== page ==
Chiropractors have been called “bone doctors” since the very beginning of the profession. This is most likely due to the perceived notion that they are actually doing something with the bones. A Doctor of Chiropractic is better described as a “nerve doctor”, because the most powerful effect of joint manipulation involves the body’s brain and nervous system.
A chiropractic treatment, known as a manipulation or adjustment, does not involve “cracking bones”. Instead, Doctors of Chiropractic sometimes “set” bones which have either partially or completely dislocated; in general however, Doctors of Chiropractic manipulate joints.
A joint is an articulation between bones that allows us to move. These articulations consist of the ends of two or more bones which are held together by various tissues, ligaments, and a joint capsule; and, each articulation has a specific way that it moves and functions in order to maintain proper joint stability and motion dynamics.
Why do Doctors of Chiropractic focus so much on joints? It’s not necessarily the joint itself that we’re interested in, but joint stability. If your joints are not working like they should, you won’t be able to move properly. In addition, there are important body parts (such as blood vessels and nerves) in, and around, each joint, which are affected by improper joint movement or placement.
Blood vessels: There are little tubes of oxygen-rich blood called arteries, which bring necessary nutrients to all of the muscles, tissues, glands, organs, and cells surrounding a joint. There are also little tubes of oxygen-depleted blood called veins, which take away waste products from the area.
Lymphatic or “Lymph” vessels: Along with blood vessels, lymph vessels are a different set of little tubes, which act as the body’s sewer system, taking waste products away from the area.
Mechanoreceptors: Every muscle in your body has little sensors that send signals to your brain telling it where you are in space. They let your brain know if you’re sitting, standing, running, falling, etc. Your joints, especially, have a large concentration of these, and other, types of sensors in and around them.
Nerves: Nerves carry signals and information from all over your body into your brain; your brain then compiles all of the data it receives, and sends signals back out to the rest of your body telling everything what to do, and how to do it.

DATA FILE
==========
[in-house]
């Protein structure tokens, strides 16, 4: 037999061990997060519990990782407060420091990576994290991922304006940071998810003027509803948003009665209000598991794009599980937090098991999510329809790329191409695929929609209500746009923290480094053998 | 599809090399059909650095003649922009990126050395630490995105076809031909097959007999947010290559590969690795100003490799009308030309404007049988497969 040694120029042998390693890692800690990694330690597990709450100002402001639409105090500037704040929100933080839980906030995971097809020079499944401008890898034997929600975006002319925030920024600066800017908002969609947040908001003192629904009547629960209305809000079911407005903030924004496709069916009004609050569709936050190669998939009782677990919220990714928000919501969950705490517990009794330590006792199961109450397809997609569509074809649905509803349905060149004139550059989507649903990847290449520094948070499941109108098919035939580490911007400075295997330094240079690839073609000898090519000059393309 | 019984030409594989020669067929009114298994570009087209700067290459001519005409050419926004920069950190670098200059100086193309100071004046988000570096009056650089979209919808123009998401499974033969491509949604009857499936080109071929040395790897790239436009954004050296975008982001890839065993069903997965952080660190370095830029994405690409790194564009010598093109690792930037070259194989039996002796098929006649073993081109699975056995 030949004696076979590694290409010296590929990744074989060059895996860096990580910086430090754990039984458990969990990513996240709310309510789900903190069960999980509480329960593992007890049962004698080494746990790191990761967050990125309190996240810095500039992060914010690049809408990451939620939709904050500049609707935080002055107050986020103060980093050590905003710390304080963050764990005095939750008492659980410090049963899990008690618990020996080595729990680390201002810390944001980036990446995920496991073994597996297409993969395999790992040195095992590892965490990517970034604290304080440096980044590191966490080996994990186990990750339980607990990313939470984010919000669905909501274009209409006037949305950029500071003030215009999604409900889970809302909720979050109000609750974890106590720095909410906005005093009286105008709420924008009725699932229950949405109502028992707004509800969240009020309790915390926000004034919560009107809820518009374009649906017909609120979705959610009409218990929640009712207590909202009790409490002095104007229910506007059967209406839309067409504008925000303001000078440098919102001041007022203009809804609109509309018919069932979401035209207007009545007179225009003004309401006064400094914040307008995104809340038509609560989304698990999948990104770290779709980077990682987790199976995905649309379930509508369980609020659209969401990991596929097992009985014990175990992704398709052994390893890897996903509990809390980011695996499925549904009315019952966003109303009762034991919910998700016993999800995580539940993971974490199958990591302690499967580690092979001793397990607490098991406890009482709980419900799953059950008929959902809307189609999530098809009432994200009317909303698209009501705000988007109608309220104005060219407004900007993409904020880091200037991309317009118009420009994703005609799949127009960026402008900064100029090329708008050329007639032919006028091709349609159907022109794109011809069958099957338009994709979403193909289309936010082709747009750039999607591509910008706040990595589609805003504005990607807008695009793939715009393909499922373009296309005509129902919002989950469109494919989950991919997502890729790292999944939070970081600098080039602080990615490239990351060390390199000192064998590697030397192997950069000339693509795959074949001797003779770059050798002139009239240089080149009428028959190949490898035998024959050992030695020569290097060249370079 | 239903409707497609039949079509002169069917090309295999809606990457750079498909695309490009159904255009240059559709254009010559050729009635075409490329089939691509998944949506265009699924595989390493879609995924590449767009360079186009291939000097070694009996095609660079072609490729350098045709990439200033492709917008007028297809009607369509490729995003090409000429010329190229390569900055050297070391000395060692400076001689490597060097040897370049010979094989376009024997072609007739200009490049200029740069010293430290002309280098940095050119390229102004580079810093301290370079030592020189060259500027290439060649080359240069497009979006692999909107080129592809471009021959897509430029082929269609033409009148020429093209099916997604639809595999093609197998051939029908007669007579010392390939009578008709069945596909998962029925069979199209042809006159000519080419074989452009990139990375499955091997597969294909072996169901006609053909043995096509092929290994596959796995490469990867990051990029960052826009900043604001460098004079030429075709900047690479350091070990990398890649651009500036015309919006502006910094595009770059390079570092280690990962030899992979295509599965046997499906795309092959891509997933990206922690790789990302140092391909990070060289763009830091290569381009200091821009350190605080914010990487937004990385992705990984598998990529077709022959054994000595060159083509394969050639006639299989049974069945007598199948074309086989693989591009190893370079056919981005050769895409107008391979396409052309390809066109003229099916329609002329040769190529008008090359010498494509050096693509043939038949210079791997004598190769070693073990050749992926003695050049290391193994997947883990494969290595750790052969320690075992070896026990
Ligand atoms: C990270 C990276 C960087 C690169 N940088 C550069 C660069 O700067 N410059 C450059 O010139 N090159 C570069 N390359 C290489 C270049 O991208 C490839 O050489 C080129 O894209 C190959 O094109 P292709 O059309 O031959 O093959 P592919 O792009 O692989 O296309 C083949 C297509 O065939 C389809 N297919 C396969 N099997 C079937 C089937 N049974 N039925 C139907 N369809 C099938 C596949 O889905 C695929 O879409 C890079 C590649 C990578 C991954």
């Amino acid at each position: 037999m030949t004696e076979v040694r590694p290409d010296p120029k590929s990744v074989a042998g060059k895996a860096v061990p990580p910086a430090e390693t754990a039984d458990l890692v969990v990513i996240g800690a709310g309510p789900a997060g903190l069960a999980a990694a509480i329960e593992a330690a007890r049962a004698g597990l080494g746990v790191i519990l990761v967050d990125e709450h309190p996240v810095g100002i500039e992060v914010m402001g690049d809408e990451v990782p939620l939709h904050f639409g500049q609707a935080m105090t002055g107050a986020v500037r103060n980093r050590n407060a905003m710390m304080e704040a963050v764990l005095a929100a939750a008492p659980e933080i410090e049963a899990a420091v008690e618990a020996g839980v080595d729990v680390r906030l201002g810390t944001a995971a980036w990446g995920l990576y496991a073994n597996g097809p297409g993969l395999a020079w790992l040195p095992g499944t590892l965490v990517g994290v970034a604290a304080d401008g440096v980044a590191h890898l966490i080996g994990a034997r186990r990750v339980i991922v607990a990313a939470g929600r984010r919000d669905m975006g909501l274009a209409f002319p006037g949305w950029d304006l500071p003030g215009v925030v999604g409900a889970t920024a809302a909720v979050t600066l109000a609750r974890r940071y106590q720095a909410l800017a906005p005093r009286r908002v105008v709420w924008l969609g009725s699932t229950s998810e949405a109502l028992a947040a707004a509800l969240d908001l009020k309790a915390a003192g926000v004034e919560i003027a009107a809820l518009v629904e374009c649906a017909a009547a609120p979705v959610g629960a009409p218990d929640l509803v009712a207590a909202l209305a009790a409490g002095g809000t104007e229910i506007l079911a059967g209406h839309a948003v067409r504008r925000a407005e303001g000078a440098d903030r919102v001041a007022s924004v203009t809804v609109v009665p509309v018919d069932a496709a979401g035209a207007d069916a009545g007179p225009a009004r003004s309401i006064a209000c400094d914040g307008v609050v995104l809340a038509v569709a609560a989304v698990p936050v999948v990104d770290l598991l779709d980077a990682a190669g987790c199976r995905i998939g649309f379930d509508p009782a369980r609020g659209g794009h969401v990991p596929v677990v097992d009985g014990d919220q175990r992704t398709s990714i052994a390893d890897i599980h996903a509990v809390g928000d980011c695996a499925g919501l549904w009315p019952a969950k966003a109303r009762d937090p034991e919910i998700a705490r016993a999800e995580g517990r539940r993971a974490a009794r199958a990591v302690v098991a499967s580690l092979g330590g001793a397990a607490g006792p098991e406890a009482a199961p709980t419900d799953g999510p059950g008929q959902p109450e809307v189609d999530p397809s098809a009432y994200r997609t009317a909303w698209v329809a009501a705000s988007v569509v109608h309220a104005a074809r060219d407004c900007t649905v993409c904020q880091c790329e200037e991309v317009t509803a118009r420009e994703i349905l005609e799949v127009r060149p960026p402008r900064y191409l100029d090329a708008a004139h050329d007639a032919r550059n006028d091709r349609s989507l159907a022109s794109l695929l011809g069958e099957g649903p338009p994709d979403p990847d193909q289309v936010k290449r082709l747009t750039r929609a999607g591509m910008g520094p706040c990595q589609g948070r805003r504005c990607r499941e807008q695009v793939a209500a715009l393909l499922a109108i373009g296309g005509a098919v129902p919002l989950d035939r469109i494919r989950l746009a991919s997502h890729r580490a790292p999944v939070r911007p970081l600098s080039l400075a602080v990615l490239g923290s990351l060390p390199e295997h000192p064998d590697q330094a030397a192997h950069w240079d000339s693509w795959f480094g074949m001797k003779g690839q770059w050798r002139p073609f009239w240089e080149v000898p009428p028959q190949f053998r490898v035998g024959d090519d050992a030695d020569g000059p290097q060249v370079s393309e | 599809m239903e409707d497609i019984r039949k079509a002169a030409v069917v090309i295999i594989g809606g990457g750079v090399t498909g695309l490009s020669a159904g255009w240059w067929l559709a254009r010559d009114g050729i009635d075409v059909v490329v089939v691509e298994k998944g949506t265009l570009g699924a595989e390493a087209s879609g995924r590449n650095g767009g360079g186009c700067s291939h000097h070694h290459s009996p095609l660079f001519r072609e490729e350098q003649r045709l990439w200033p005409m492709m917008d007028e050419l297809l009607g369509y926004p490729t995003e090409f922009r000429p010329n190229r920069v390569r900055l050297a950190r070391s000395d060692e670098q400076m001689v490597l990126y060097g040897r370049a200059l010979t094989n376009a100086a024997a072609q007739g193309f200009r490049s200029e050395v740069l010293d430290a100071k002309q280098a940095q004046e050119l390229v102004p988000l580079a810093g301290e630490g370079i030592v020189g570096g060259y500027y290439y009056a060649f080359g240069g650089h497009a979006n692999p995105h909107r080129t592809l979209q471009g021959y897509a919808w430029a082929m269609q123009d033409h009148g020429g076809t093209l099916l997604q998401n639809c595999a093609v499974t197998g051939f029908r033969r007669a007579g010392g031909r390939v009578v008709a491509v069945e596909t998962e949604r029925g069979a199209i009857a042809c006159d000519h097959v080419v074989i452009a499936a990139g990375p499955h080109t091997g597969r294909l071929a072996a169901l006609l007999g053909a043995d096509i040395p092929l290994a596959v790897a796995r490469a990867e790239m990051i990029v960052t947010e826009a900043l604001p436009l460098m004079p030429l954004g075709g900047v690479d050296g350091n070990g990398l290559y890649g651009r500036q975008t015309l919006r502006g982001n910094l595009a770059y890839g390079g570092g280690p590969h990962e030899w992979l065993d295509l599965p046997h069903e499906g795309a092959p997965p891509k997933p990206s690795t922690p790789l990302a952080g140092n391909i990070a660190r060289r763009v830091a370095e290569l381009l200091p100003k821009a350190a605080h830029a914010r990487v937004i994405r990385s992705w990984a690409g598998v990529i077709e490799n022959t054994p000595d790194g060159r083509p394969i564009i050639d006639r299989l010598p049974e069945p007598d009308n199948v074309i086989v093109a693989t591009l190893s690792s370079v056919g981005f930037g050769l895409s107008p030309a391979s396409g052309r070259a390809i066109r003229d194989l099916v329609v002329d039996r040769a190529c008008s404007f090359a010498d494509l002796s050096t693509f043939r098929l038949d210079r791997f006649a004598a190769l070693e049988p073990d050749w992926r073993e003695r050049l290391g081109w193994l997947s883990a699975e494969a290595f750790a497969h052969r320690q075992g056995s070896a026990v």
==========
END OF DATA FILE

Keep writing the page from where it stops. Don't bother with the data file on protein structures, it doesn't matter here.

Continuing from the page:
Most people associate nerves with pain. However, pain accounts for only 10% of the information a nerve carries. The remaining 90% of nerve information tells your muscles, organs, and glands how to do their jobs. Nerves use electrical impulses (information) to control every cell of your body. Nerves tell your muscles when, and how to contract so you can hold your tooth brush, raise it to your face, put it into your mouth (without spilling), and brush back and forth. Nerves also carry neurotransmitters such as Dopamine, Serotonin, and GABA, which allow your brain and nervous system to function. Needless to say, nerves are sort of important, and this is what chiropractic is really all about: influencing nerve and brain function.
When a joint slips out of alignment, either through traumatic insult or injury, or through day-to-day stressors (physical, chemical, and emotional), it becomes unstable. The new, incorrect position of the joint can weaken the function of everything around it; which causes further problems.
When a Doctor of Chiropractic delivers a manipulation or adjustment, he or she is not simply putting a bone back where it belongs so you can move properly. At the same time, the doctor is also affecting the health and integrity of the body’s brain and nervous system by sending a barrage of signals through the nervous system straight into the brain. This means the blood vessels, lymph vessels, muscles, organs, and glands can all begin to do their jobs again.